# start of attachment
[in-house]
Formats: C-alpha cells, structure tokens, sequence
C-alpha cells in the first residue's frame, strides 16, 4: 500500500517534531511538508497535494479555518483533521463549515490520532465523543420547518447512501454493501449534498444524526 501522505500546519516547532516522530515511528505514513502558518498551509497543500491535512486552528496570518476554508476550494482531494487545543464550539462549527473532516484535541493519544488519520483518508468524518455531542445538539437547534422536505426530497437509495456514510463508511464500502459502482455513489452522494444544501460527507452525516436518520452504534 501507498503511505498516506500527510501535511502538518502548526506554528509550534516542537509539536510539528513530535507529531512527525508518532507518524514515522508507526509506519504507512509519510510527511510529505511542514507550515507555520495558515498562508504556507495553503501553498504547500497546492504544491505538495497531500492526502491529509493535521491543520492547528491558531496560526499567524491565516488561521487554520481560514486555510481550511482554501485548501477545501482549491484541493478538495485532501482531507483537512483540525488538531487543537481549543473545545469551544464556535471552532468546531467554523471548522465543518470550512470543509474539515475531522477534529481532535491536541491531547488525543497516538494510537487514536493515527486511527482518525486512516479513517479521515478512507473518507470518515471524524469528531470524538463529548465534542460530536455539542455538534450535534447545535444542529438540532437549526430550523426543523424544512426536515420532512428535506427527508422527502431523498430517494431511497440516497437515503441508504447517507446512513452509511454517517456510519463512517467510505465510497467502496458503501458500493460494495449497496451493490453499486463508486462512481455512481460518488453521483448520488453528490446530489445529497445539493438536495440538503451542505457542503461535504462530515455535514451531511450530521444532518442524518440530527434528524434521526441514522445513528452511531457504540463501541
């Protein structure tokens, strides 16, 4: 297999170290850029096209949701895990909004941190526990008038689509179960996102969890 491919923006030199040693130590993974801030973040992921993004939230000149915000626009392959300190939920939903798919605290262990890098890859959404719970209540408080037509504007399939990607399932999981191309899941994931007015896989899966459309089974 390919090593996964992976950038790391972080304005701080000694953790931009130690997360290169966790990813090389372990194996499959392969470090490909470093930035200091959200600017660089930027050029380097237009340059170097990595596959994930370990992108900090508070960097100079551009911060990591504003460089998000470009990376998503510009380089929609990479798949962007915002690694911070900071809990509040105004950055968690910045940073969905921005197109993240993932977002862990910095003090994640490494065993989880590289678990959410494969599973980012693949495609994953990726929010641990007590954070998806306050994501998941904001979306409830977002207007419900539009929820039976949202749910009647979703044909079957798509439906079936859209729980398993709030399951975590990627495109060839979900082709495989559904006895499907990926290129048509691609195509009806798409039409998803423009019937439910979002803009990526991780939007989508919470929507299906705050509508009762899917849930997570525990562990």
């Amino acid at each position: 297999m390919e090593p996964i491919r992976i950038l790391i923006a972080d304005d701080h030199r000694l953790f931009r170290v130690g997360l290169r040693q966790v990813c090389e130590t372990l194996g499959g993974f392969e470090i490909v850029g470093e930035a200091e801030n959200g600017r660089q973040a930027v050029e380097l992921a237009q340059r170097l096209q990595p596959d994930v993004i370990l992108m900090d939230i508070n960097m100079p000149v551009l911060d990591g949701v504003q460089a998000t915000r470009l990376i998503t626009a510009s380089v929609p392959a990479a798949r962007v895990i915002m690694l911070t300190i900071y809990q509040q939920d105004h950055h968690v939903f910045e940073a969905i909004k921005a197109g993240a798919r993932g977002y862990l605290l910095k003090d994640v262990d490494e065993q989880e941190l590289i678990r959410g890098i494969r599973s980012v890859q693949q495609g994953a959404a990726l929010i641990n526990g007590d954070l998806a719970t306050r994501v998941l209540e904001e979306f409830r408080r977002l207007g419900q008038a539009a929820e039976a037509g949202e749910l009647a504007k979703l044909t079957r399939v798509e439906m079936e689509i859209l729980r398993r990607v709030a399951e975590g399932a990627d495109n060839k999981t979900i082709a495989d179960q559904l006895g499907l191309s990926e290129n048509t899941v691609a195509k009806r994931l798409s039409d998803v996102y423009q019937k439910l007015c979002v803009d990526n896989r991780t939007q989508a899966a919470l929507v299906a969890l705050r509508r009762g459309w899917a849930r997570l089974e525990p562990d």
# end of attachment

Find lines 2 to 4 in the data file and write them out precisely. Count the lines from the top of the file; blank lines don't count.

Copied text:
Formats: C-alpha cells, structure tokens, sequence
C-alpha cells in the first residue's frame, strides 16, 4: 500500500517534531511538508497535494479555518483533521463549515490520532465523543420547518447512501454493501449534498444524526 501522505500546519516547532516522530515511528505514513502558518498551509497543500491535512486552528496570518476554508476550494482531494487545543464550539462549527473532516484535541493519544488519520483518508468524518455531542445538539437547534422536505426530497437509495456514510463508511464500502459502482455513489452522494444544501460527507452525516436518520452504534 501507498503511505498516506500527510501535511502538518502548526506554528509550534516542537509539536510539528513530535507529531512527525508518532507518524514515522508507526509506519504507512509519510510527511510529505511542514507550515507555520495558515498562508504556507495553503501553498504547500497546492504544491505538495497531500492526502491529509493535521491543520492547528491558531496560526499567524491565516488561521487554520481560514486555510481550511482554501485548501477545501482549491484541493478538495485532501482531507483537512483540525488538531487543537481549543473545545469551544464556535471552532468546531467554523471548522465543518470550512470543509474539515475531522477534529481532535491536541491531547488525543497516538494510537487514536493515527486511527482518525486512516479513517479521515478512507473518507470518515471524524469528531470524538463529548465534542460530536455539542455538534450535534447545535444542529438540532437549526430550523426543523424544512426536515420532512428535506427527508422527502431523498430517494431511497440516497437515503441508504447517507446512513452509511454517517456510519463512517467510505465510497467502496458503501458500493460494495449497496451493490453499486463508486462512481455512481460518488453521483448520488453528490446530489445529497445539493438536495440538503451542505457542503461535504462530515455535514451531511450530521444532518442524518440530527434528524434521526441514522445513528452511531457504540463501541
């Protein structure tokens, strides 16, 4: 297999170290850029096209949701895990909004941190526990008038689509179960996102969890 491919923006030199040693130590993974801030973040992921993004939230000149915000626009392959300190939920939903798919605290262990890098890859959404719970209540408080037509504007399939990607399932999981191309899941994931007015896989899966459309089974 390919090593996964992976950038790391972080304005701080000694953790931009130690997360290169966790990813090389372990194996499959392969470090490909470093930035200091959200600017660089930027050029380097237009340059170097990595596959994930370990992108900090508070960097100079551009911060990591504003460089998000470009990376998503510009380089929609990479798949962007915002690694911070900071809990509040105004950055968690910045940073969905921005197109993240993932977002862990910095003090994640490494065993989880590289678990959410494969599973980012693949495609994953990726929010641990007590954070998806306050994501998941904001979306409830977002207007419900539009929820039976949202749910009647979703044909079957798509439906079936859209729980398993709030399951975590990627495109060839979900082709495989559904006895499907990926290129048509691609195509009806798409039409998803423009019937439910979002803009990526991780939007989508919470929507299906705050509508009762899917849930997570525990562990």